One of the seismologists has been anti-nuclear for a long time, Katsuhiko Ishibashi, and is extremely concerned about earthquake damage to NPPs - despite the evidence that no significant damage was done to either Fukushima or Kashiwazaki-Kariwa (the latter hit by an earthquake in 2007).

Whilst there may be truth in some of what they say - when we get the biased reporting you get in these issues no real light is going to be shed on the important points. All pro-nuclear experts are dismissed as members of the "nuclear village", all dissenters as saints.

James Annan said...

What yea-mo said. A lot of stuff has subsequently come out about the Jogan tsunami, and old stone tablets with "don't build below this point" indicating the risk of a huge tsunami. But I don't really know how well known/understood this stuff was beforehand. I do recall a seismologist saying at the EGU only a few weeks after the event, saying he didn't know what he was going to teach in the coming term as the established theories had to be thrown away.

Anonymous said...

The key point, I think, is that if there was definite proof of a 1000-year cycle tsunami on the Pacific Coast, then people involved in disaster prevention would have made some effort to bring the matter to the authorities/public.

There's sod all on this in the archives of the Japan Times, one of the few searchable Japanese newspapers, and on the subject of disaster prevention professionals - there was a documentary on NHK a few months after the disaster following one professional around what I think was Rikuzen-Takata - shocked that his professional advice had not been enough to save people who had evacuated to what he had deemed supposedly safe places after the tsunami warning.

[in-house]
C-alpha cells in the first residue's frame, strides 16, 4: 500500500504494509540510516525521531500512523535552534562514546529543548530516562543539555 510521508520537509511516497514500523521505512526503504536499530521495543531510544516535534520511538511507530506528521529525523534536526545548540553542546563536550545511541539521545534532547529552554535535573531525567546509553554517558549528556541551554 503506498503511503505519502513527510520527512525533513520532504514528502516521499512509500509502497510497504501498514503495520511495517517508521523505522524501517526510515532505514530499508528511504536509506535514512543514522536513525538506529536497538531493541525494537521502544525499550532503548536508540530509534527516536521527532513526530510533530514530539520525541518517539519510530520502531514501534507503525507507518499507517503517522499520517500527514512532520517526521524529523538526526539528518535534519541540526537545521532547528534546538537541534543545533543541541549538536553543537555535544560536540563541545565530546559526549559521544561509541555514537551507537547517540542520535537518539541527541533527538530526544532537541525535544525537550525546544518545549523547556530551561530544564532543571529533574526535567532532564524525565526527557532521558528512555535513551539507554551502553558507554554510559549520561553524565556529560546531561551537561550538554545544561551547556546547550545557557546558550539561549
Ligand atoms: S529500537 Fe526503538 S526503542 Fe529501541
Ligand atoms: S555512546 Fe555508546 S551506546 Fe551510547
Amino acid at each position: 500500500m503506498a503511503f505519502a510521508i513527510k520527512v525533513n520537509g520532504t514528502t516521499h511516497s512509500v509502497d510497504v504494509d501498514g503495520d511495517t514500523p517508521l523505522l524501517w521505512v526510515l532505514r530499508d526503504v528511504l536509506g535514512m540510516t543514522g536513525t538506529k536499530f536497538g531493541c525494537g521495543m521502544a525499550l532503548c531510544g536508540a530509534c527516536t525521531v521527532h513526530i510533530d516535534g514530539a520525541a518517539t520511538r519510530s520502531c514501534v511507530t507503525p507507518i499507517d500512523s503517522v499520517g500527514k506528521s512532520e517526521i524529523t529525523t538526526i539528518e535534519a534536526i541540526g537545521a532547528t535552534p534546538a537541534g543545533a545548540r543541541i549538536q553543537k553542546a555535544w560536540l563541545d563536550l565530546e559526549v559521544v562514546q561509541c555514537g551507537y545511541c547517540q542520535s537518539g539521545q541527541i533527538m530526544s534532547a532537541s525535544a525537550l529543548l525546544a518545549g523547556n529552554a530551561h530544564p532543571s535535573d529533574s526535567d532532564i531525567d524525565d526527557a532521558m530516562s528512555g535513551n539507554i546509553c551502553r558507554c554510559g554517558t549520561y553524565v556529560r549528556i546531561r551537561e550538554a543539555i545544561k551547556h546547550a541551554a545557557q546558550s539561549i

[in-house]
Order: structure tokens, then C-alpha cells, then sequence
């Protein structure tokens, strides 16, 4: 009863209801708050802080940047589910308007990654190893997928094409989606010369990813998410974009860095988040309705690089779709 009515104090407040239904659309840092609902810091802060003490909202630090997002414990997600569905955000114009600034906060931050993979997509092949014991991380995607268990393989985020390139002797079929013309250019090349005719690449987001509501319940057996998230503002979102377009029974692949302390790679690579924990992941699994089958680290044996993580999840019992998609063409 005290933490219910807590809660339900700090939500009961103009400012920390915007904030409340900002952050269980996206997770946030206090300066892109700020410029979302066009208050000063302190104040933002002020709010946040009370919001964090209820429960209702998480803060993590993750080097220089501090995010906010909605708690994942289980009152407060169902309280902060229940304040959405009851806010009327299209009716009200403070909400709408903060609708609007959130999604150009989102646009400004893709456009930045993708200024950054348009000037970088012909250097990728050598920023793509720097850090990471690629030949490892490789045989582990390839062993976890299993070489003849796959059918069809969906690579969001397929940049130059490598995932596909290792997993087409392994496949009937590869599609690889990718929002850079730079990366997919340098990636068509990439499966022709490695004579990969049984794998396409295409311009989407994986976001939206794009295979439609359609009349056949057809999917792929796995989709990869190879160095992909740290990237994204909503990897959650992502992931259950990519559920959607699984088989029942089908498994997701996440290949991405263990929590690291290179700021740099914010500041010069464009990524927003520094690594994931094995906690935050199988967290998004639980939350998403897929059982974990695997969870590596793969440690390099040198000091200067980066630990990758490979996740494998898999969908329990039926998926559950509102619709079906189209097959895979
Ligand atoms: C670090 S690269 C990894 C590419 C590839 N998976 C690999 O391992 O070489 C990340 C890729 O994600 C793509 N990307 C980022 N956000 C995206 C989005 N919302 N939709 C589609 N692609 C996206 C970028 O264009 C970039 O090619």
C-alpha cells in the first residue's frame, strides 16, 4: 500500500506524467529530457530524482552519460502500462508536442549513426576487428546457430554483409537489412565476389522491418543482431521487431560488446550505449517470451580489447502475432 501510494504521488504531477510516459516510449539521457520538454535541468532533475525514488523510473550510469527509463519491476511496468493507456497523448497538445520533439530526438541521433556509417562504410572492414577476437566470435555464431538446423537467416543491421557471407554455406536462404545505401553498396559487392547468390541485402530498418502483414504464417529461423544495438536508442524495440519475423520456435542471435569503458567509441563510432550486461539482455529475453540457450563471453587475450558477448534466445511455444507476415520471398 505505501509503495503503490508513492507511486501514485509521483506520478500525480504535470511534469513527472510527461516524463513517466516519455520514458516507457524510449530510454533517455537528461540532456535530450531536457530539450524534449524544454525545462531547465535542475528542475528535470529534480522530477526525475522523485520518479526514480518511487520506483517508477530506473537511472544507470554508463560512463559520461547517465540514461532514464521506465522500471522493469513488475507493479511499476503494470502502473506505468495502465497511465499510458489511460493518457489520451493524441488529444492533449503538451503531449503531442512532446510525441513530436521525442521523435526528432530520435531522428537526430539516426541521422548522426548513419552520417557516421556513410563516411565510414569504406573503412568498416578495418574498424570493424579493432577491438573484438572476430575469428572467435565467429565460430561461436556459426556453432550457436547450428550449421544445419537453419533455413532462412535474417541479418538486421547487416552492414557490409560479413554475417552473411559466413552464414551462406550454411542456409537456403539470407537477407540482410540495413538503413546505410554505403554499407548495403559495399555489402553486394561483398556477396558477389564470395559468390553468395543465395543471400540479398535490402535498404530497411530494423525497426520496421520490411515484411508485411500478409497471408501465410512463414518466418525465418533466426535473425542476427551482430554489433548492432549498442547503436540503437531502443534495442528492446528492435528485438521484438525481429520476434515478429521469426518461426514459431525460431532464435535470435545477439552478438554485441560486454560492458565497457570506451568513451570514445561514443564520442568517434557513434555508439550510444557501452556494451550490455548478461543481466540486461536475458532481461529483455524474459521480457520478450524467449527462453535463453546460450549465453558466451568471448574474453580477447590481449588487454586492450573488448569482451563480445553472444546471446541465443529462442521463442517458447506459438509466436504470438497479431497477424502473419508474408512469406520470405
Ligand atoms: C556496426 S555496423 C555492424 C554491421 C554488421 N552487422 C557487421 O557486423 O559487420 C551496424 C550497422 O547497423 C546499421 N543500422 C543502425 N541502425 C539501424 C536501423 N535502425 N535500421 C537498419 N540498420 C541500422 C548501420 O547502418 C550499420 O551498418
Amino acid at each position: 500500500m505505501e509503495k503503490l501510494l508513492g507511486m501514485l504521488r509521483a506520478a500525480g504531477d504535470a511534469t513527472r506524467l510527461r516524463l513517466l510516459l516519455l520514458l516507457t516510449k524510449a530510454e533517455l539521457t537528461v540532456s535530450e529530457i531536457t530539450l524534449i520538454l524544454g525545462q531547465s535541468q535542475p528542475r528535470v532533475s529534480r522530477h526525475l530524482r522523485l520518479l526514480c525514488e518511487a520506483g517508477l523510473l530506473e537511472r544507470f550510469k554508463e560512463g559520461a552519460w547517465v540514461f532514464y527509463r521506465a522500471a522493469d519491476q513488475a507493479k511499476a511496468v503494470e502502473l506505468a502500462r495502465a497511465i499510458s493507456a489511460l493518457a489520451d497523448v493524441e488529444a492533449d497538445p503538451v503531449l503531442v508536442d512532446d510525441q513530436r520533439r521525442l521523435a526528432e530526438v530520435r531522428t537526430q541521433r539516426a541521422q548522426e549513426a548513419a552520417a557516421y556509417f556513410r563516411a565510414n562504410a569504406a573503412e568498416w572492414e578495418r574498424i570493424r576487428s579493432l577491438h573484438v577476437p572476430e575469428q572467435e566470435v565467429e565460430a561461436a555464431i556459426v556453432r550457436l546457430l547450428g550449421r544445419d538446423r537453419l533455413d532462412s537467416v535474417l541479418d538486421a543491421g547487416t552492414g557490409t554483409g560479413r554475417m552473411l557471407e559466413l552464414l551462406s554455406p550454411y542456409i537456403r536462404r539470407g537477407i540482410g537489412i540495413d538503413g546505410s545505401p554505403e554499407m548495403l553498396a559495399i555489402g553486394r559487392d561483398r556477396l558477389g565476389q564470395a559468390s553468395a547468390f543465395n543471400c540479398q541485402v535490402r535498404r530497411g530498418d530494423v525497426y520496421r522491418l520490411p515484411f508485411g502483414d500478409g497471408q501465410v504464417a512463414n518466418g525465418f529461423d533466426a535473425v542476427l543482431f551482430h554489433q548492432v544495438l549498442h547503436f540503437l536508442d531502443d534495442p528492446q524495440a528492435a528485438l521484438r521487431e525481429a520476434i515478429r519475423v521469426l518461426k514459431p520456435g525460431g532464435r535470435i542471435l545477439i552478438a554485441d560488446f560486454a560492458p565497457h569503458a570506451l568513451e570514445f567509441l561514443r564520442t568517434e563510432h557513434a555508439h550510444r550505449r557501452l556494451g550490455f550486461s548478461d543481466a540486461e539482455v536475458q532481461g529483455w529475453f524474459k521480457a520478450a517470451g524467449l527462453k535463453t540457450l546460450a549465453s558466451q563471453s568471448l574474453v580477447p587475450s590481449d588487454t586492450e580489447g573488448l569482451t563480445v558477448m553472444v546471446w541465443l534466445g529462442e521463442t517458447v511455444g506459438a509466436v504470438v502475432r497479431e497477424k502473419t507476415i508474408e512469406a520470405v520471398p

So, something new, or maybe he was in cahoots with TEPCO? (the latter being the new Japanese public standard position on things relating to the disaster...).

Steve Bloom said...

What I'm recalling, slightly fuzzily, is an earthquake/tsunami study conducted fairly recently (no more than ten years ago), perhaps required by regulators, that found the fault in that zone to be innocuous (as such things go), and co-authed by a TEPCO employee.

Too lazy to try to find it just now, and perhaps I'm not recalling it accurately.

Steve Bloom said...

Aha, I see there's a new report seemingly trumping this one. Is the timing of the release of the first one relative to the second one perhaps not a coincidence?

James Annan said...

Dunno, it may just be the annual cycle of reporting. Anyway, I never saw the evidence of bad press that Nature News talked about (though that doesn't mean it didn't happen). BTW I just noticed my link was fixed.

Steve Bloom said...

Semi-OT: Nukes in the news here in the U.S. Note that these engineering errors are quite recent, although the plants are old. My guess is that this will mean two more nukes down for California, leaving just two (Diablo) to go. While the latter doesn't have steam generator problems, it does have a potentially fatal earthquake fault problem. It seems that past studies, mainly by the utility, may have lowballed the potential for damage. Err, sound familiar?

Anonymous said...

Steve, James.

Came across pieces on both the TEPCO "Tsunami Study" and the unexpected strength of the Tohoku Earthquake/Tsunami.

TEPCO:The Tsunami Study was a safety case study that assumed a massive tsunami hit the plant.

The unexpected Tohoku Earthquake:

Basically the hypers and the Japanese press are passing fiction as news.